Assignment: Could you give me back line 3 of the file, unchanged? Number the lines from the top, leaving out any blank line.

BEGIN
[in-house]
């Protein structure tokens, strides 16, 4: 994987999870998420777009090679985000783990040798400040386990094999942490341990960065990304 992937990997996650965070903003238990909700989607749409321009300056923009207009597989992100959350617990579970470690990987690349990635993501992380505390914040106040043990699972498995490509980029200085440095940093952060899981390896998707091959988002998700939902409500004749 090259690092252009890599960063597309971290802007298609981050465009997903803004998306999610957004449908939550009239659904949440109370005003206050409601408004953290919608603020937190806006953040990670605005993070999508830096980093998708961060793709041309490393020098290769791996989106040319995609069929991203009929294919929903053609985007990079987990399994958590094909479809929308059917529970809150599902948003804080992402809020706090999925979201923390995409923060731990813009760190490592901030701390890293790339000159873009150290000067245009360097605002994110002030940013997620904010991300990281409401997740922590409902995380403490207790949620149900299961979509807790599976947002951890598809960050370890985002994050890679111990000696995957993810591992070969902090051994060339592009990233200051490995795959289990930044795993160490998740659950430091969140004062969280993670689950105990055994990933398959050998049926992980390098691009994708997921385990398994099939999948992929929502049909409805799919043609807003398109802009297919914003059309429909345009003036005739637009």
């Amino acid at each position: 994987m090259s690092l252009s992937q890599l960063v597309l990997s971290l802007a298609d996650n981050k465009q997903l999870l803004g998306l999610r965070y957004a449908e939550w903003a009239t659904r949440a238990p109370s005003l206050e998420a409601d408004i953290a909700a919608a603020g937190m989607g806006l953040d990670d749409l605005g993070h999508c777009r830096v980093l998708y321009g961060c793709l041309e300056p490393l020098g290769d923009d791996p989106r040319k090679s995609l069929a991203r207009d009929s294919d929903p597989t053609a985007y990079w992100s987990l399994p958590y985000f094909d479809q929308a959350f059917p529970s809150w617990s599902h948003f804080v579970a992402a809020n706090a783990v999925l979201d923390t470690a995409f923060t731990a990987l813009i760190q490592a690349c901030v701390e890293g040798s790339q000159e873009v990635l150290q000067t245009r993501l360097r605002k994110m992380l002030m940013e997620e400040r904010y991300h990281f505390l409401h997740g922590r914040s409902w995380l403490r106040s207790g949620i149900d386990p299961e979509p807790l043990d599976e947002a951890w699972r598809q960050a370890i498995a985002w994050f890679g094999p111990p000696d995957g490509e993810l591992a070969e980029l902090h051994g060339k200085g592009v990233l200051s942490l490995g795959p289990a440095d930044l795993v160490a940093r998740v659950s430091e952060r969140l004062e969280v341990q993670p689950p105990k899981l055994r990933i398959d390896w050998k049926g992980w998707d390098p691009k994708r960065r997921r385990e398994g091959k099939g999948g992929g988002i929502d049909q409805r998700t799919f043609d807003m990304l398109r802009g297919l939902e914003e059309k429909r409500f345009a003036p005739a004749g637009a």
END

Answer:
């Amino acid at each position: 994987m090259s690092l252009s992937q890599l960063v597309l990997s971290l802007a298609d996650n981050k465009q997903l999870l803004g998306l999610r965070y957004a449908e939550w903003a009239t659904r949440a238990p109370s005003l206050e998420a409601d408004i953290a909700a919608a603020g937190m989607g806006l953040d990670d749409l605005g993070h999508c777009r830096v980093l998708y321009g961060c793709l041309e300056p490393l020098g290769d923009d791996p989106r040319k090679s995609l069929a991203r207009d009929s294919d929903p597989t053609a985007y990079w992100s987990l399994p958590y985000f094909d479809q929308a959350f059917p529970s809150w617990s599902h948003f804080v579970a992402a809020n706090a783990v999925l979201d923390t470690a995409f923060t731990a990987l813009i760190q490592a690349c901030v701390e890293g040798s790339q000159e873009v990635l150290q000067t245009r993501l360097r605002k994110m992380l002030m940013e997620e400040r904010y991300h990281f505390l409401h997740g922590r914040s409902w995380l403490r106040s207790g949620i149900d386990p299961e979509p807790l043990d599976e947002a951890w699972r598809q960050a370890i498995a985002w994050f890679g094999p111990p000696d995957g490509e993810l591992a070969e980029l902090h051994g060339k200085g592009v990233l200051s942490l490995g795959p289990a440095d930044l795993v160490a940093r998740v659950s430091e952060r969140l004062e969280v341990q993670p689950p105990k899981l055994r990933i398959d390896w050998k049926g992980w998707d390098p691009k994708r960065r997921r385990e398994g091959k099939g999948g992929g988002i929502d049909q409805r998700t799919f043609d807003m990304l398109r802009g297919l939902e914003e059309k429909r409500f345009a003036p005739a004749g637009a």